New exposure strategy is up to ten thousand times faster

If the nanostructures on a 30-cm metasurface were exposed point by point at the beginning of the described process chain, this would take weeks or even months, depending on the complexity of the structure. With a view to industrial applications, much more efficient exposure strategies are required. Approaches for this are variable shaped beam (VSB) exposure with which structures based on rectangles or triangles are exposed block by block. Up to four square micrometers (µm2) can be exposed per light pulse, provided that the individual blocks can be positioned with nanometer precision. After all, we are talking about structures on a nanometer scale, which have to be introduced into the substrate with nanometer-precise gaps between each other. An additional difficulty is that, when inserting the pattern blocks (similar to the joints in brickwork), there is a risk of macroscopic superstructures forming. Because these deflect incident light, researchers refer to them as “diffraction ghosts”.

In the technical paper, the team explains how they succeeded in preventing the periodic occurrence of these diffraction ghosts by a special shaping of the stencil in the so-called Character-Projection-(CP)-exposure process. Ultimately, this allowed them to fabricate the world-record scale metasurface via electron beam lithography without ghostly superstructures. At the same time, the new manufacturing process achieves the necessary nanometer-scale patterning resolution as well as the required positioning accuracy and pattern fidelity. Because exposure with their CP strategy is also several orders of magnitude faster than point beam exposure, the IOF researchers believe that key requirements for industrial use of metasurfaces have been met. “With our character projection, very high-resolution structures can be exposed in parallel at high speed,” Zeitner explains. The process is thus poised to produce nano-optical structures up to element sizes of several hundred square centimeters.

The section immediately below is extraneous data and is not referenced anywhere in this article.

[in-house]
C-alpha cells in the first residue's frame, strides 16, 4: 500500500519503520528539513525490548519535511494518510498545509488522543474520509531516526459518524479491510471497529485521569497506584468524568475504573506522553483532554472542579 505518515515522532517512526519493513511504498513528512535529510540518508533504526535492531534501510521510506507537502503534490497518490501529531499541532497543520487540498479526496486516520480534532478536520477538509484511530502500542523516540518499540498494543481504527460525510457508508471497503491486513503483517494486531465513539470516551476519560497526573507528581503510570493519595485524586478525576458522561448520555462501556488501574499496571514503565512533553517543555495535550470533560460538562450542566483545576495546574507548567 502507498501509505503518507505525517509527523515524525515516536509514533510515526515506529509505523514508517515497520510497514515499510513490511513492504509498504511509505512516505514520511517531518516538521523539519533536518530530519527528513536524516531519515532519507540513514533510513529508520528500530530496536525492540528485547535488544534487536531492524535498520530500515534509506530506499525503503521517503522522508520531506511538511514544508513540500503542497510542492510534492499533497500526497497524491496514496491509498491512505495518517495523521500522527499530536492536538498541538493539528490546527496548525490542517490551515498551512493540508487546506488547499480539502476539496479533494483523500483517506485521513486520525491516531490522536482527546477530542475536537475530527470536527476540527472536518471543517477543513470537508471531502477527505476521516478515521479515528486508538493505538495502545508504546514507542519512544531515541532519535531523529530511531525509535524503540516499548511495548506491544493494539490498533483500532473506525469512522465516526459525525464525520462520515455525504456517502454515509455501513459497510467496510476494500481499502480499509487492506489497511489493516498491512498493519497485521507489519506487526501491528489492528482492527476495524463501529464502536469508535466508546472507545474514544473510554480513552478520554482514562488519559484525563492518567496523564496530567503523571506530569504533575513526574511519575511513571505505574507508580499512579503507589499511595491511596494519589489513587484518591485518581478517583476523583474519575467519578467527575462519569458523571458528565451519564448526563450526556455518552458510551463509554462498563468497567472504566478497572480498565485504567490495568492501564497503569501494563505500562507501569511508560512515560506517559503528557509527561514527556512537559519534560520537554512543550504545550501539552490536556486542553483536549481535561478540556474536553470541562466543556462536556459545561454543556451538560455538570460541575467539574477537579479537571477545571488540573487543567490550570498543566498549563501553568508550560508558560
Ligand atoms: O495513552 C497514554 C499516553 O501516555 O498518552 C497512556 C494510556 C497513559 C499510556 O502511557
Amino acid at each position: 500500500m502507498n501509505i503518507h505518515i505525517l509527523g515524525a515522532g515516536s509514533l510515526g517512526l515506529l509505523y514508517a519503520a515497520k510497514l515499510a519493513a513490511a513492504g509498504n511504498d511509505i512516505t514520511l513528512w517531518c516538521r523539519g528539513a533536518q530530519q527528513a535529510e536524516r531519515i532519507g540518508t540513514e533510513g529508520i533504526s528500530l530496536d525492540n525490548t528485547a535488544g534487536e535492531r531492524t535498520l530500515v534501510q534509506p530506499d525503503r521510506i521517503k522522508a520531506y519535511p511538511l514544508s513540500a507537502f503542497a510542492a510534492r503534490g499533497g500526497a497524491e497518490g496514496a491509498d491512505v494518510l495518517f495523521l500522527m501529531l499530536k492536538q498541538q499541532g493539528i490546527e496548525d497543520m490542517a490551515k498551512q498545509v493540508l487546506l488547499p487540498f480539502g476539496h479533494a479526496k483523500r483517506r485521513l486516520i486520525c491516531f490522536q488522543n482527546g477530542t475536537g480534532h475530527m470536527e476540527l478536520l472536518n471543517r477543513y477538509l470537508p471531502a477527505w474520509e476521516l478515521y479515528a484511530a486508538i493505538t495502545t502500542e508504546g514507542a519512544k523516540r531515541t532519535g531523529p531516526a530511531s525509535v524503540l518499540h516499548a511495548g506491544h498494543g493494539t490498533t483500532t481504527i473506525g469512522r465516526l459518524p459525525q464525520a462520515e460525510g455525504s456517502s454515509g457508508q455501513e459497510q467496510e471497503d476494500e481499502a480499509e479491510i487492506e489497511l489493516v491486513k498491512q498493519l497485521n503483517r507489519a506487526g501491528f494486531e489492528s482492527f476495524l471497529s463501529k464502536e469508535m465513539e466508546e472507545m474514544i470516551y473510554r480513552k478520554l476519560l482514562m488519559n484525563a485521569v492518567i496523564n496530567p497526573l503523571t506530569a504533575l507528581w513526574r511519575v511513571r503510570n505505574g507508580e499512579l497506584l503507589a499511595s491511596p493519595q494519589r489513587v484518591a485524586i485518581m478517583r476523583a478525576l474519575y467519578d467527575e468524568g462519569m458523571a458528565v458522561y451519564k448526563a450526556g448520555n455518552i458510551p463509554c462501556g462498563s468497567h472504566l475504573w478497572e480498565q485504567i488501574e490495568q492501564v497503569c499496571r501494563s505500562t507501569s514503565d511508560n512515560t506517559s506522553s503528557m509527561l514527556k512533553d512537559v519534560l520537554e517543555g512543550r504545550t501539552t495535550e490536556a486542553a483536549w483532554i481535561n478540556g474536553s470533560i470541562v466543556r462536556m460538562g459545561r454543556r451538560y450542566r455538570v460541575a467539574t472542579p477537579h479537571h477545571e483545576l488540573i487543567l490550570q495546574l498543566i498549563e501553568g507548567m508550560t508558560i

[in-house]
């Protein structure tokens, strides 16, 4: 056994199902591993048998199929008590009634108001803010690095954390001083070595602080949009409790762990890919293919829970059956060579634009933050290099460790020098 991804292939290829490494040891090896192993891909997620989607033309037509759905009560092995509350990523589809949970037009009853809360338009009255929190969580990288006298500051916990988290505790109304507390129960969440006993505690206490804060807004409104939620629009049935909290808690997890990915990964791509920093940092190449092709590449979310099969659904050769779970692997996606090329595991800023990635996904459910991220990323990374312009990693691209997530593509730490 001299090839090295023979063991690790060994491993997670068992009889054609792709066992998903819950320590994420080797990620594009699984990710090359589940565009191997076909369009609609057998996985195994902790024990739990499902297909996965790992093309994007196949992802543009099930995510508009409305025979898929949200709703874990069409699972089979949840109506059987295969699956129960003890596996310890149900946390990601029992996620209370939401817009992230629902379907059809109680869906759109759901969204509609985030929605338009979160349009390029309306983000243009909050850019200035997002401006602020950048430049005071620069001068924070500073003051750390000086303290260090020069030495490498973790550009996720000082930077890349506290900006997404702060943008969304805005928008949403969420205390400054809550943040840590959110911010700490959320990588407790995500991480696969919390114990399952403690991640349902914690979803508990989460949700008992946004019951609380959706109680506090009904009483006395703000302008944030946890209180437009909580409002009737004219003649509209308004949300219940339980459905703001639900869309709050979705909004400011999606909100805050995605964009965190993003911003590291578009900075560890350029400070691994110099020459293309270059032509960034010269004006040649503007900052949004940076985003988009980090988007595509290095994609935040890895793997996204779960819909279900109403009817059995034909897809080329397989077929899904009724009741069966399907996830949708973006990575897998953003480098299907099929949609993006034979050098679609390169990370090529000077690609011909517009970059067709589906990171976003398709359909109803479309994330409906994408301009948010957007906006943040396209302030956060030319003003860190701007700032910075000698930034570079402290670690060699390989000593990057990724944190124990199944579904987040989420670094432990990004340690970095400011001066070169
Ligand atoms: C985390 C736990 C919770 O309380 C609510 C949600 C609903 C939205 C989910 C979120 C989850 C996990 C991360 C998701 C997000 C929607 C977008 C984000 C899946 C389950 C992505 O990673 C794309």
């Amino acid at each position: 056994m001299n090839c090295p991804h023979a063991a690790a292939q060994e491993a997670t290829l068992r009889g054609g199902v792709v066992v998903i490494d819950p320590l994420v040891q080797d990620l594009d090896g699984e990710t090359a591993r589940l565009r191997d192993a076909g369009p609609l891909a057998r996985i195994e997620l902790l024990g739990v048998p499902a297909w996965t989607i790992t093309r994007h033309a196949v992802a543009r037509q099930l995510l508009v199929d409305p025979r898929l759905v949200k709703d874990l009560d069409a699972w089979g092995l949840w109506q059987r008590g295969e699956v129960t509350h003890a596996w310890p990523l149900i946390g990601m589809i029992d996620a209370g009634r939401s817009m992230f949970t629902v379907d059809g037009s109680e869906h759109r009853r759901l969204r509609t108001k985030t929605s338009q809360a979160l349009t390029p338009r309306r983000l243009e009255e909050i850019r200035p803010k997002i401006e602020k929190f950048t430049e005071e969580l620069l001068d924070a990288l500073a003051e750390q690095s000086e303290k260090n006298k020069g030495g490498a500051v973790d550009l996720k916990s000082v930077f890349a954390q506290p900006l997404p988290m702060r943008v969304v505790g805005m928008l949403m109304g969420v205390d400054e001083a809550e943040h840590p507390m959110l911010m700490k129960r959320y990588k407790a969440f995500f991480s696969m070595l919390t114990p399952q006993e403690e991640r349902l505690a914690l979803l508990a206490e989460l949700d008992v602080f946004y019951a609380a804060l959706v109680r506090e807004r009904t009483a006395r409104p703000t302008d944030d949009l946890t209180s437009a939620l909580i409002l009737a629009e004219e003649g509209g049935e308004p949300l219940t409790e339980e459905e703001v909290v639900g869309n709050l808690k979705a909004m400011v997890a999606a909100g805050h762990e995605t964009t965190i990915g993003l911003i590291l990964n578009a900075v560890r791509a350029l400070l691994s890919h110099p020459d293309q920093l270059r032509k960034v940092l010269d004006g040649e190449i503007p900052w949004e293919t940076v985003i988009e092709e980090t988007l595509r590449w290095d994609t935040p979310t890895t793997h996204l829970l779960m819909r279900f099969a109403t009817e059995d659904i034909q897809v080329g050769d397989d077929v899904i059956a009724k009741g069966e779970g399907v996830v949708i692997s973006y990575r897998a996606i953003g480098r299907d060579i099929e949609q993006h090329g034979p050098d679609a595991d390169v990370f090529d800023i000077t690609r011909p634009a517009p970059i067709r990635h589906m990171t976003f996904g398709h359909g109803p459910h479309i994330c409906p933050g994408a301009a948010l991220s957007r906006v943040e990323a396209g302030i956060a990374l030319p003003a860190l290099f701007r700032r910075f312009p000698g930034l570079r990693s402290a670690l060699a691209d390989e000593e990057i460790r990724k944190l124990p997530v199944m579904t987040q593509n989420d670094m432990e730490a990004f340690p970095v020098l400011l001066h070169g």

Disruptive potential for a wide range of applications

In the paper, the team lists a broad spectrum of potential applications, ranging from gratings for ultrashort laser pulses to high-resolution spectrometers and computer-generated holograms for aspheric testing to optical meta-lenses and UV polarizers with locally different orientations. The disruptive potential of metasurfaces is also based on the fact that they make it possible to build optical systems significantly thinner. “This technology can revolutionize optical imaging systems,” explains Eilenberger, as it combines smaller installation space requirements with increased optical functionality. Nano-optical metasurfaces are likely to show their strengths wherever large deflection angles are required in a small space, such as in virtual, mixed and augmented reality glasses, in smartphones or in miniaturized high-resolution spectroscopes.